I recognize that others’ situation might well be different and giving 10%, even in the restricted sense that we do might not be feasible. So, maybe you aren’t prepared or able, at least at this point, to meet “the minimum standard of giving for Episcopalians.” That is OK. After all we are told, “it is acceptable according to what a person has, not according to what he does not have” (1 Corinthians 8:12-15). But, I am also confident than many could give closer to 10% and nearly everyone can give more than they are currently.

I do encourage you to start somewhere. There is nothing magic about 10%. But, if not 10%, what percentage? It is good to think in terms of a percentage and to set a goal rather lest our giving be ad hoc and haphazard. Not giving  is not an option for faithful Christians who “know the generous act of our Lord Jesus Christ, that though he was rich, yet for your sakes he became poor, so that by his poverty you might become rich” (2 Corinthians 8:9). So, “Each one must give as he has decided in his heart, not reluctantly or under compulsion, for God loves a cheerful giver” (2 Corinthians 9:7). “Do not neglect to do good and to share what you have, for such sacrifices are pleasing to God” Hebrews 13:16).

Here is a helpful rule of thumb from C. S. Lewis’ Mere Christianity:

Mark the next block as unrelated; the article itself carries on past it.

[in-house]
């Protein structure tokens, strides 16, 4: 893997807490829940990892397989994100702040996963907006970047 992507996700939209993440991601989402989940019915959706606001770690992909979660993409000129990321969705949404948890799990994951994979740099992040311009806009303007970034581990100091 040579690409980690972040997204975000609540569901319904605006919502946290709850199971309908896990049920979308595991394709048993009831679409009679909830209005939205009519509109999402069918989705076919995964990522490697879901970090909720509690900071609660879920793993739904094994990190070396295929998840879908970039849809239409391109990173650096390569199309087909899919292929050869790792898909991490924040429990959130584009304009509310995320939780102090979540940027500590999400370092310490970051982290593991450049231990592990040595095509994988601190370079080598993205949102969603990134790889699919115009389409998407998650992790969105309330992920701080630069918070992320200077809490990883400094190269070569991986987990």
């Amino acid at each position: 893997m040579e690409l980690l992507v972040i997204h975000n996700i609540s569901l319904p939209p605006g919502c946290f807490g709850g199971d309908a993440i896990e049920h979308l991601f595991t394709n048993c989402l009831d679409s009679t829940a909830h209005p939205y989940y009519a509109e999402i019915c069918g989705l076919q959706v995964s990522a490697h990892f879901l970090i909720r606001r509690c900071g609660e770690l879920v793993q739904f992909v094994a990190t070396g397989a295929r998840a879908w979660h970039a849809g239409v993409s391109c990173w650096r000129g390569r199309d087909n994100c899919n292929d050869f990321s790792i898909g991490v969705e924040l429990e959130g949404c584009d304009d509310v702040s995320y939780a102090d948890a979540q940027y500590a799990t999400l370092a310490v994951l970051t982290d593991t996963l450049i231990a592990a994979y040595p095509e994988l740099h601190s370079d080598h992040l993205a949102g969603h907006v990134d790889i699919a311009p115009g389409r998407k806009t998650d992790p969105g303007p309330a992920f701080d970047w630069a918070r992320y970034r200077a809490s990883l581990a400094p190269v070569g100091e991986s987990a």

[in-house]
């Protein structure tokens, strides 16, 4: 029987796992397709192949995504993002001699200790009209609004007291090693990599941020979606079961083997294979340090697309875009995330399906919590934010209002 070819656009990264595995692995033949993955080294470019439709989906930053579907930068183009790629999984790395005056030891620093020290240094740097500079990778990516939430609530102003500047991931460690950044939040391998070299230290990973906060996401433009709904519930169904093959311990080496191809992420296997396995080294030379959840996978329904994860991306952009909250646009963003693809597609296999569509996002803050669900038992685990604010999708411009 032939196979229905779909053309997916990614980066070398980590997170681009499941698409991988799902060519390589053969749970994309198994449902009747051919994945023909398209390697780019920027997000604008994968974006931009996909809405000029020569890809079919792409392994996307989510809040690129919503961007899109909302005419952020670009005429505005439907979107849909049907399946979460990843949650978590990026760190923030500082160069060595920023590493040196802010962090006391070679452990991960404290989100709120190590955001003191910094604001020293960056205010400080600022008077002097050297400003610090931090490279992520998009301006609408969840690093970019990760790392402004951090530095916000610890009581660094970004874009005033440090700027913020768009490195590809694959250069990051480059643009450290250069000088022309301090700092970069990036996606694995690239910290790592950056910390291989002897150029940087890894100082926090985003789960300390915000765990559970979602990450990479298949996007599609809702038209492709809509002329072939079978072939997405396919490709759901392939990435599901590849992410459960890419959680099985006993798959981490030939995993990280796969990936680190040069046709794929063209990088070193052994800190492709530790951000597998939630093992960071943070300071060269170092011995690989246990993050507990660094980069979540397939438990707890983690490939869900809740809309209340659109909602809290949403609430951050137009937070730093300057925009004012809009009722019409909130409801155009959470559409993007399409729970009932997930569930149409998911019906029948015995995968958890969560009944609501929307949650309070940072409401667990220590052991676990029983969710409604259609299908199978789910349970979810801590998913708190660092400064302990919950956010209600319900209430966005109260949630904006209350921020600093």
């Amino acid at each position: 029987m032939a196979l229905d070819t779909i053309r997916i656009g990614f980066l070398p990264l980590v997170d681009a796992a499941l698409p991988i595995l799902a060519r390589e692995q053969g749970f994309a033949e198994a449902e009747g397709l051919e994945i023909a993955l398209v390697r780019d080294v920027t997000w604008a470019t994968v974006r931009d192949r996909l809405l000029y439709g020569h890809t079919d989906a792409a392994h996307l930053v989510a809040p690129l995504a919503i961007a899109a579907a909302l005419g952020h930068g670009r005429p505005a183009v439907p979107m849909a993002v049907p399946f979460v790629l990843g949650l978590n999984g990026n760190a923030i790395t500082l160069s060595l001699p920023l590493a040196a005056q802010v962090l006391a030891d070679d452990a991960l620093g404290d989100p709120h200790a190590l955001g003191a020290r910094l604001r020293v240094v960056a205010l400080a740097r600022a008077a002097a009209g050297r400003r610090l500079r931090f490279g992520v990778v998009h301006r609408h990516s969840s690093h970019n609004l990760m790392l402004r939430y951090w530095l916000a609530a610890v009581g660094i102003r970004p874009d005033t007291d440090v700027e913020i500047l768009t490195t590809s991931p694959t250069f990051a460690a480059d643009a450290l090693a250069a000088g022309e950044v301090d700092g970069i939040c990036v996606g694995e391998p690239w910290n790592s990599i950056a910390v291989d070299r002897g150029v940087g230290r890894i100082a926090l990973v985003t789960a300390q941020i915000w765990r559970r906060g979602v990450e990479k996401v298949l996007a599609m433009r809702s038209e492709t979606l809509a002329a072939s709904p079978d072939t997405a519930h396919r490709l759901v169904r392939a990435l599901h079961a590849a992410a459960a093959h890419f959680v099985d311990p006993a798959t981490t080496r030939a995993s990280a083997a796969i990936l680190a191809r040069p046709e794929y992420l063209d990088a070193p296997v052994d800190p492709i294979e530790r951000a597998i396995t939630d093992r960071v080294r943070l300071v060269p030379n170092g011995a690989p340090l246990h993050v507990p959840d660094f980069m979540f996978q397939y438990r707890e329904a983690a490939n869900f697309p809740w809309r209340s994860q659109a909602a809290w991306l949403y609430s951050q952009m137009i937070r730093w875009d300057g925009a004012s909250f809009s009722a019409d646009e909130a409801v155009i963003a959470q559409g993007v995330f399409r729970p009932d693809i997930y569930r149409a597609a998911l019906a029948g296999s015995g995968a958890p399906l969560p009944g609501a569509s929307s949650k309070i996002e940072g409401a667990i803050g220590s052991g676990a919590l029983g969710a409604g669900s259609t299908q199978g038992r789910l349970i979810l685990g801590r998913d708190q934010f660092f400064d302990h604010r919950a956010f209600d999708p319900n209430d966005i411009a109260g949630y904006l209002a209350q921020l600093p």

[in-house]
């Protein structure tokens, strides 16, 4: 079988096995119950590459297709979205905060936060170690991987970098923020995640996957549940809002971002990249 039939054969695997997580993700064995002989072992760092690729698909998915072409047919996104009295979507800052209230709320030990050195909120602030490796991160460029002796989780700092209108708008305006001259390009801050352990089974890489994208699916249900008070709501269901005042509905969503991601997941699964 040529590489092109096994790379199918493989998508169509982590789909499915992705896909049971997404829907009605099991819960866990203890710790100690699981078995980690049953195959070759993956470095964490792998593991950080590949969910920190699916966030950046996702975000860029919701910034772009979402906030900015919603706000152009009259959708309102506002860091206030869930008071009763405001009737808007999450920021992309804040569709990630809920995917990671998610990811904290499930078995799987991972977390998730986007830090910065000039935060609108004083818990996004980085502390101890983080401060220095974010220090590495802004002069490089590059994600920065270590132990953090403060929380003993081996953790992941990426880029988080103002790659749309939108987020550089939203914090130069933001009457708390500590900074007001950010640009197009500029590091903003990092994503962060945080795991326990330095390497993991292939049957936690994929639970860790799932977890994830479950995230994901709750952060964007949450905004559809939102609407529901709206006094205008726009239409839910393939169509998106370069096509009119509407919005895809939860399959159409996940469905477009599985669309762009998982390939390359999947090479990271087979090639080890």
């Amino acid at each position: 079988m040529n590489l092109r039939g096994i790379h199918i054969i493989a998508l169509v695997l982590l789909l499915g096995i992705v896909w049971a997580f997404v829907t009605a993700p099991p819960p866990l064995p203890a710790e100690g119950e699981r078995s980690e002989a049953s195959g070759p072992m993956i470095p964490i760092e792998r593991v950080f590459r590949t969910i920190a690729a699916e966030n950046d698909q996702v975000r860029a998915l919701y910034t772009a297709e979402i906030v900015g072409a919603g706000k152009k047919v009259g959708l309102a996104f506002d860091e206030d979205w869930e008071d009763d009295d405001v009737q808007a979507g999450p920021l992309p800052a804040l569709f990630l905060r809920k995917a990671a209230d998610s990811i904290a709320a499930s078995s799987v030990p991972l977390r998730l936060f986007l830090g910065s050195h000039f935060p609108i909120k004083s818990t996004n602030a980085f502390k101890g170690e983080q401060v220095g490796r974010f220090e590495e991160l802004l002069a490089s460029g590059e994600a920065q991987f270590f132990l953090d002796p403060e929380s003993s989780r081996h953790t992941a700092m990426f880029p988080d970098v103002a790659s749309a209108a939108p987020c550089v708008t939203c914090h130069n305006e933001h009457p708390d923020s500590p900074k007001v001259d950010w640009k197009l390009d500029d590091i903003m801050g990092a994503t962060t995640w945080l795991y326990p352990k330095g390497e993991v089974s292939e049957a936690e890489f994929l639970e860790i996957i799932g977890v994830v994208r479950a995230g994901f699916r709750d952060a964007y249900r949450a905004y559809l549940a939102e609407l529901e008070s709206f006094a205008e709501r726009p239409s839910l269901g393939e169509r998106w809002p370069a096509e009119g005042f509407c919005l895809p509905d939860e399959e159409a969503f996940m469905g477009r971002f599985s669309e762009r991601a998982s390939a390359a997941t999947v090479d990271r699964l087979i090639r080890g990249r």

I do not believe one can settle how much we ought to give. I am afraid the only safe rule is to give more than we can spare. In other words, if our expenditure on comforts, luxuries, amusements, etc, is up to the standard common among those with the same income as our own, we are probably giving away too little. If our charities do not at all pinch or hamper us, I should say they are too small. There ought to be things we should like to do and cannot do because our charitable expenditure excludes them.

See also:

Money: Intoxicant or Eucharist? (On Camels and Needle Eyes)

Saturday, November 16, 2019

John Updike on the Apostles' Creed

I was reminded recently of this from John Updike (1932-2009) on the Apostles’ Creed:

I call myself a Christian by defining 'a Christian' as 'a person willing to profess the Apostles' Creed.' I am willing, unlike most of my friends – many more moral than myself – to profess it (which does not mean understand it, or fill its every syllable with the breath of sainthood), because I know of no other combination of words that gives such life, that so seeks the crux. The creed asks us to believe not in Satan, but only in the 'Hell' into which Christ descends. That hell, in the sense at least of a profound and desolating absence, exists, I do not doubt; the newspaper gives us its daily bulletins. And my sense of things, sentimental I fear, is that wherever a church spire is raised, though dismal slums surround it, and a single dazed widow kneels under it, this Hell is opposed by a rumor of good news, by an irrational confirmation of the plenitude we feel is our birthright.
– ‘Picked Up Pieces

One might wish for something a bit more robust from Updike. I do. Still, I find his almost wistful believing poignant. And there is something beautiful about the idea that a lonely voice professing the creed opposes the powers of Hell with a rumor of good news and “an irrational confirmation of the plenitude we feel is our birthright”. Of course, that plenitude is our birthright. But we traded it for the lentil stew of our sin and idolatry.

See also: